The other thing I now know is that yes, people talk; yes, people care about what others are doing.  But they probably aren’t noticing your flapping hands or messy ponytail.  We’re all just as clueless; we were all absent on some crucial day.

That said, I still won’t make the tiny crosses before the Gospel reading.

Recovering from the kind of hip surgery I had is part art, part science, but mostly it is sitting still and following the doctor’s/PA’s/physio’s instructions to the letter.

For someone who a) is incredibly active; b) has run 14 marathons in four and a half years; c) is very fit, this sitting still has been a challenge.  For nearly two weeks post-op, I was spending about 4 hours in this device:


And then additional time in the ice machine:

And then trying to fit in physical therapy appointments as well.  It was just so…time consuming.  And some of the therapies were boring.  Four hours of bending?  Come on! But you know what?  I wasn’t in pain.  For the first time in almost a year, I wasn’t in pain! It was amazing.  Boring, time consuming, and amazing!  I’ll take it.

I went back to work in the second week of recovery, and would come home in the evenings and have another 2-4 hours of bending and icing to deal with after working a full day.  I have been marvelling this whole time about how great I feel, but also how much TIME this whole process takes.

Thankfully, my physio allowed me to substitute 20 minutes on my bike for one hour of bending, which has made the timing piece a bit easier.


Seriously, you guys.  Open a new tab in your browser right now, and buy yourself a spin bike on Amazon.  I got this fancy contraption for less than $300, and it’s just as nice as something you’d ride at the gym.  Very sturdy; very quiet; super easy to put together. When I am fully back in the saddle, I will YouTube some spin routines, or be Sarah’s spin choreography guinea pig (it always helps to have a friend/cousin who is a group fitness instructor!).  But for now, I am using a timer set for 20 minutes on the iPad, and some old episodes of AbFab — which are are just what the doctor ordered.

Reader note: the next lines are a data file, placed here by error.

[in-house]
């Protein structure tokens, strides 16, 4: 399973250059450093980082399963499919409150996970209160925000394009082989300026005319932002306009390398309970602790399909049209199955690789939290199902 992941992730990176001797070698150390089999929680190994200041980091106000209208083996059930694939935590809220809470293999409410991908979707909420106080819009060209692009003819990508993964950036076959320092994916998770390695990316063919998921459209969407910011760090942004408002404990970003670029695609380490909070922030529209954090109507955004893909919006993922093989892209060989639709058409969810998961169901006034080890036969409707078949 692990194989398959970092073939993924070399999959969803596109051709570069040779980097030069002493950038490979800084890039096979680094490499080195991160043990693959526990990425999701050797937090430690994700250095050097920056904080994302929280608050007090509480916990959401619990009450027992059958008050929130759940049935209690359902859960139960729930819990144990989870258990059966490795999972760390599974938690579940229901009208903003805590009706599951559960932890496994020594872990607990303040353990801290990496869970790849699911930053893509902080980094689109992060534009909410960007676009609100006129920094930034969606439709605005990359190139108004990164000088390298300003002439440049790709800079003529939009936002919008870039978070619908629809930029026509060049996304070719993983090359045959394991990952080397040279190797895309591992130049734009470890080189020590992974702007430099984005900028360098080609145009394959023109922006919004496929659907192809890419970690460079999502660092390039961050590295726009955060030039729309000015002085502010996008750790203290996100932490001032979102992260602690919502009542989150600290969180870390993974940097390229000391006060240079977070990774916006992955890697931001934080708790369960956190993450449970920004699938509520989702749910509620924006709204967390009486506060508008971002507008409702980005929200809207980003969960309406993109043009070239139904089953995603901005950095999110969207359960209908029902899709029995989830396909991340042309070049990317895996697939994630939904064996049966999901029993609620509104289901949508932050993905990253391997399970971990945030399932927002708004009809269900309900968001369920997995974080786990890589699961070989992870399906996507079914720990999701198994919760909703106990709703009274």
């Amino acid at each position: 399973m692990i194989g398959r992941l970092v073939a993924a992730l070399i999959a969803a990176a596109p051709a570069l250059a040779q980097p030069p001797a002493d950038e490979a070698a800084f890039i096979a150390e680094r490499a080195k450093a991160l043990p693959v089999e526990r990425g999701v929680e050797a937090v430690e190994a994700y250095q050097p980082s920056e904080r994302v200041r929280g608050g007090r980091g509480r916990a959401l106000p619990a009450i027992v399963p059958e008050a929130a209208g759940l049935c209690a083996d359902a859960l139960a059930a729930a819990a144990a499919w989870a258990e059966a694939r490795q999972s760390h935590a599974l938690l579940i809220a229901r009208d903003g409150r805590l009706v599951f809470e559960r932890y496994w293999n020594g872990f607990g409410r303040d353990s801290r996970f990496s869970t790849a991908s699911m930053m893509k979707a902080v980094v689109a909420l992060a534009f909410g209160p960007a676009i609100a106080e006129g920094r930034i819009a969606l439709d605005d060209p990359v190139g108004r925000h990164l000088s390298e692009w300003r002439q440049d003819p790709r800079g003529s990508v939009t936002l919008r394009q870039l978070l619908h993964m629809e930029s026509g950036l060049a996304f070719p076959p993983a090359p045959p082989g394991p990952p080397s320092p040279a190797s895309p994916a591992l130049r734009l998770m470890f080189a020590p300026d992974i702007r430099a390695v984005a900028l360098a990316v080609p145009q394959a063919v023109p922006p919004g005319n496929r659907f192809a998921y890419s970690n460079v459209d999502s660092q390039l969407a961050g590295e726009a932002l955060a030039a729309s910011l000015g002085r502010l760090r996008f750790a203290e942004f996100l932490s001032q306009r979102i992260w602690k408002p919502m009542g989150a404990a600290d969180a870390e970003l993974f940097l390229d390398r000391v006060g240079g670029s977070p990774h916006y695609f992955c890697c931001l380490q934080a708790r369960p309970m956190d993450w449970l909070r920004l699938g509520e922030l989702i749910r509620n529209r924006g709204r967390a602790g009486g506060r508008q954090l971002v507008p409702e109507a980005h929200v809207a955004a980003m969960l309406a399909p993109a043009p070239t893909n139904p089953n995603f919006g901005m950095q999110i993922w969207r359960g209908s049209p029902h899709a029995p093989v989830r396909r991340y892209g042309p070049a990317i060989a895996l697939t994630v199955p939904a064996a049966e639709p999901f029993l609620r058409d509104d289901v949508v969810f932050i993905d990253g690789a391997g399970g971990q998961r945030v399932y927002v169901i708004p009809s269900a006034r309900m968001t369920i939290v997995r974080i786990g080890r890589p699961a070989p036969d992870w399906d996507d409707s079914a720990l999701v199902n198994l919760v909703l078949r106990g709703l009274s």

I cannot fathom how I went for so long being in so much pain.

I had my stitches out on Monday, and the surgical nurse showed me the photographs the doctor took during the surgery; showed me the placement of the screws in my hip joint; showed me the before-and-after of how they ground down the bone on my femoral head.

You had a lot of work done, the nurse explained, I’ve never seen quite so much inflammation in a joint before — see all that redness?  That’s why it’s so important for you to keep taking the anti-inflammatories.  We’re all shocked and pleased you’re in so little pain.

Not “little” pain.  I’m in NO pain, I said, eyeballing the screen, surprised by the fact of it myself.  I was looking at the redness on the screen; the rawness, and the things that had been hiding inside of me.  I was thinking of Jacob and the angel; of me wrestling with the unknown; of being forever transformed; of what this process has changed in me.

For now, on the doctor’s orders, I am sitting still.  I am taking it easy; I am asking for help; I am taking in support.  I am doing all the things that I never thought I would be able to tolerate or do.  I am recovering in all senses of the word.

I am not in pain and I have never felt quite so good.

At some point, over the last few years, I became one of Those People who carries a big tote bag, and talks about the latest workouts, and drinks her water out of an omnipresent glass water bottle (because BPA is bad), and has Lunches and Dinners and Drinks Things at fancy places.

Basically, I went from being a Garden-Variety Yuppie Asshole to being an Insufferable Yuppie Asshole.

Anyway. This summer has been busy with all the Lunches and Dinners and Drinks Things that are the hallmarks of the Insufferable Yuppie Asshole lifestyle and so last Tuesday, I had my sesquiennial Lunch with Frederic.

It seems that we get together every year and a half or so to “catch up.”